In this activity, students examine a photograph of the night sky and answer questions about their observations. The picture, taken by a high school student in upstate New York, offers insight into the Earth's rotation, apparent star motion, the location of Polaris (the North Star), circumpolar constellations, and pointer stars.
This timeline chronicles the history of space science and astronomy, and places it in the broader context of the history of society and technology. It begins in 13000 B.C. with the arrival of humans in America, and ends in 2003. Links to additional material on certain topics and persons are embedded in the text.
This lithograph provides a full-disk view of Earth photographed by Apollo 17 astronauts, Dec. 7, 1972. The accompanying text describes the view seen in the photograph and the circumstances in which it was taken. Suggestions for activities in which the photograph can be used are also provided.
Links to national and international level electronic resources for aquaculture information including: scientific institutions, agencies, industries, news, newsletters, job listings, discussion groups, courses, species, publications, and commercial products. Goals include: providing self-paced aquaculture instruction to the aquaculture industry, and obtaining user input in directing AquaNIC services. A version in Spanish is being prepared.
Aquarium Pyramid features exhibits highlighting the Caribbean (coral reef), South Atlantic (penguins), North Pacific (harbor seals), and South Pacific (Great Barrier Reef). Other Moody Garden attractions are: Rainforest Pyramid with Asian, African and American examples; Discovery Pyramid housing traveling interactive science exhibits. Education programs include school tours and hands-on experiences for grades k-12, outreach, kids' camps. Teachers receive visit curriculum guides, can attend credit workshops and open house. Admission and program fees apply.
This is the education section of a larger site about the Aquarius underwater habitat in the Florida Keys. It includes classroom activities exploring concepts of buoyancy, pressure and light; a series of classroom activities exploring the biology of corals; and an on-line book about coral reef biology.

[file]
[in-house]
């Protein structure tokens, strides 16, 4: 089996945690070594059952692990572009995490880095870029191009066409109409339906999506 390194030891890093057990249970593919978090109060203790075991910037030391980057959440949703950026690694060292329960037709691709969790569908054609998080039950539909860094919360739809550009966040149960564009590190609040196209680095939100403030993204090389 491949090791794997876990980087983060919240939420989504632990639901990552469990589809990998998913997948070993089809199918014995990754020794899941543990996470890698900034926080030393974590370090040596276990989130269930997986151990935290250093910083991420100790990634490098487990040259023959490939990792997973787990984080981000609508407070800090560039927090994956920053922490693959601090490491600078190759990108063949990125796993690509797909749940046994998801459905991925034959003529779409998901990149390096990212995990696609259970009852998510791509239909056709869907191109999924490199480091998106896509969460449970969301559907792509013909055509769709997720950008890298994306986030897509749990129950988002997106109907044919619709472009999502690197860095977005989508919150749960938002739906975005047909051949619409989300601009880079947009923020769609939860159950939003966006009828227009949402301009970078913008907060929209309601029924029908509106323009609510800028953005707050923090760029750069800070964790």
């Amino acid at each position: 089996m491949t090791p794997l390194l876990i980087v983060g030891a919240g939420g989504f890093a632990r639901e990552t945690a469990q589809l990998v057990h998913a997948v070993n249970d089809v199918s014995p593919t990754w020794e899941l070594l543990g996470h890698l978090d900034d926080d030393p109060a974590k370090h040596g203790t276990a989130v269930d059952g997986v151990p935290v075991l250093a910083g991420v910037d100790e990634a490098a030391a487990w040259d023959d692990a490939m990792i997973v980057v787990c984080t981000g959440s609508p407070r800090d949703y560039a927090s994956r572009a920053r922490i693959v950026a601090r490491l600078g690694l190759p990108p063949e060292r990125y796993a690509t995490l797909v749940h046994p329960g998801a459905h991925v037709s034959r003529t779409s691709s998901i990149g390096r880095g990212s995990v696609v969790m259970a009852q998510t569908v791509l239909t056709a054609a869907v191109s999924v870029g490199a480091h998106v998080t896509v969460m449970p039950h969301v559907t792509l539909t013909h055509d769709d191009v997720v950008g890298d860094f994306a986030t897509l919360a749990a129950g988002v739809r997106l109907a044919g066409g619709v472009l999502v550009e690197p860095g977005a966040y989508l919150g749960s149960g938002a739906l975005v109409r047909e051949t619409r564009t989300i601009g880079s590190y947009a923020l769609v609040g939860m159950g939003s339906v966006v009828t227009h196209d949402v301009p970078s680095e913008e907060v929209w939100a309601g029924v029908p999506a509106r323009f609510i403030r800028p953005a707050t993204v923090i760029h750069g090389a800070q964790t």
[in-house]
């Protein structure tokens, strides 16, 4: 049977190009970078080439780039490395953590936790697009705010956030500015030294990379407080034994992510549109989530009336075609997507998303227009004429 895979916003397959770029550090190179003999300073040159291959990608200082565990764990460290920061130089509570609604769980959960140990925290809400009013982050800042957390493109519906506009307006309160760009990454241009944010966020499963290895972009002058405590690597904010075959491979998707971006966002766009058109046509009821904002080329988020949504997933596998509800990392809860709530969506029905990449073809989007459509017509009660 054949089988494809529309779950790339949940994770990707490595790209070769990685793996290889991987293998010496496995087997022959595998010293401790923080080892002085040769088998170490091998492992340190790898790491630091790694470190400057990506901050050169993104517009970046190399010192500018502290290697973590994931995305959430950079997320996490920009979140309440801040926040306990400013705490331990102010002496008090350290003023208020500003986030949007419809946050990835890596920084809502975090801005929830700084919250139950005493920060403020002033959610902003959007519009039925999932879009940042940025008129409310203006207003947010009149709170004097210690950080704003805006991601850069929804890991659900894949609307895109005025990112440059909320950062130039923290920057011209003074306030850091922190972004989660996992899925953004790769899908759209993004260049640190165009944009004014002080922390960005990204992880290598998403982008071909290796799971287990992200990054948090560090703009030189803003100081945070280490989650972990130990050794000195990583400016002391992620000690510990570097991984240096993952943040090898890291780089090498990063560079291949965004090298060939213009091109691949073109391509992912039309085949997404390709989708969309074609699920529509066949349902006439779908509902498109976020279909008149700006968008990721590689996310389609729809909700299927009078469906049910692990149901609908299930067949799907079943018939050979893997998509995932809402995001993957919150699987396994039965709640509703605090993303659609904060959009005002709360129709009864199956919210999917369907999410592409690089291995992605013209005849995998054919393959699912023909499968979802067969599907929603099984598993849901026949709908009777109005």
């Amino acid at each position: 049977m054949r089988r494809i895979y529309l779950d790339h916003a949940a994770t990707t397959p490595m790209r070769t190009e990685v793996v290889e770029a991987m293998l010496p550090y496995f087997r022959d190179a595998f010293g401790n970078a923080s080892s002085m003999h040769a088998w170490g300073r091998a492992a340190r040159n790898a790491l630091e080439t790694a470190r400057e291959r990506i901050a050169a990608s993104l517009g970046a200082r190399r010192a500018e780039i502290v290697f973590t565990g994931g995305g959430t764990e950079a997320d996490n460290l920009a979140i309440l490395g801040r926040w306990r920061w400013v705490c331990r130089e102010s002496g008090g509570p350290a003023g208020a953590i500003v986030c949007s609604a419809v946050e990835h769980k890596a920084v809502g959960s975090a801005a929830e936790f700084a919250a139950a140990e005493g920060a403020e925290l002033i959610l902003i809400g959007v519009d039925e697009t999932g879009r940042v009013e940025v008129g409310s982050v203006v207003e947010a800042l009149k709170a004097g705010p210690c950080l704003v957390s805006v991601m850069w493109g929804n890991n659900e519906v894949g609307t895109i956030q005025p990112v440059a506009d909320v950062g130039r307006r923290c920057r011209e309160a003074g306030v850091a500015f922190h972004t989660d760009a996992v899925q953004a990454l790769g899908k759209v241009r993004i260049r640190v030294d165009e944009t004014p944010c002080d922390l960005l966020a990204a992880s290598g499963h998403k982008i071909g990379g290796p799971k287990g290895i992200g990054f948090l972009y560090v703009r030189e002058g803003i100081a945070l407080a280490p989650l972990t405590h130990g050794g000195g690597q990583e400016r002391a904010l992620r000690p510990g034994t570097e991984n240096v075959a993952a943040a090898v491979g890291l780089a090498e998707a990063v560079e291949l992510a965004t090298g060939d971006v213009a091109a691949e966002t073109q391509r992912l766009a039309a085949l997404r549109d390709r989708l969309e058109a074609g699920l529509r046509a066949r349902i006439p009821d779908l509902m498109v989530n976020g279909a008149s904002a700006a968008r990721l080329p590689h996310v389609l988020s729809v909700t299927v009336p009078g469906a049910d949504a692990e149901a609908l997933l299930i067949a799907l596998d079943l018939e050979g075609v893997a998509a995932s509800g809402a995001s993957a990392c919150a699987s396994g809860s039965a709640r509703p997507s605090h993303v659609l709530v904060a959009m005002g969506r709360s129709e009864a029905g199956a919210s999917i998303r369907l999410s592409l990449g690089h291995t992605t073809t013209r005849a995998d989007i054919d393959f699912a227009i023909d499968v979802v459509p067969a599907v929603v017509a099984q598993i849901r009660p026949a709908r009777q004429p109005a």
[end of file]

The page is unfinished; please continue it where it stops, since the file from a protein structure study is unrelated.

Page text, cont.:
This lesson plan is part of the DiscoverySchool.com lesson plan library for grades 6-8. It focuses on aquatic habitats and how community wastewater-disposal methods can harm these habitats. Students research the harmful effects of wastewater as well as environmental techniques, then invite a guest speaker to class to discuss this subject and answer their questions. Included are objectives, materials, procedures, discussion questions, evaluation ideas, suggested readings, and vocabulary. There are videos available to order which complement this lesson, an audio-enhanced vocabulary list, and links to teaching tools for making custom quizzes, worksheets, puzzles and lesson plans.
Students will complete this survey that determines their personal and household contributions to atmospheric Carbon dioxide by using information about their previous year's consumption. They will understand that Carbon dioxide is a greenhouse gas produced by the combustion of fossil fuels, and that its production can be minimized by taking personal steps to conserve.
The goal of this project is to establish a privately owned, permanent, self-supporting base on the Moon. Materials presented here include plans for a lunar habitat, mining on the Moon, and commercial space flights to the Moon.
These views of asteroids were imaged at close range by the Galileo and Near Earth Asteroid Rendezvous (NEAR) spacecraft. They are presented at the same scale, and images of Mars' moons, Phobos and Deimos, and Ida's moon Dactyl are also shown. The accompanying text provides a description of the images, some historical facts and statistical data, along with significant dates in asteroid exploration.
This lesson introduces J. J. Thomson's discovery of the electron and E. Rutherford's planetary model of atomic structure. This is the first in a series covering modern atomic theory.
Located near Townsville, North Queensland, AIMS researchers collect and analyze data to improve our understanding of the marine world, and to find science-based management practices that ensure long-term sustainable use and development of marine resources. Site features information on facilities, faculty, current projects, open house and other events, and employment opportunities. Also features the Mariner's Journal, a log from several AIMS research cruises.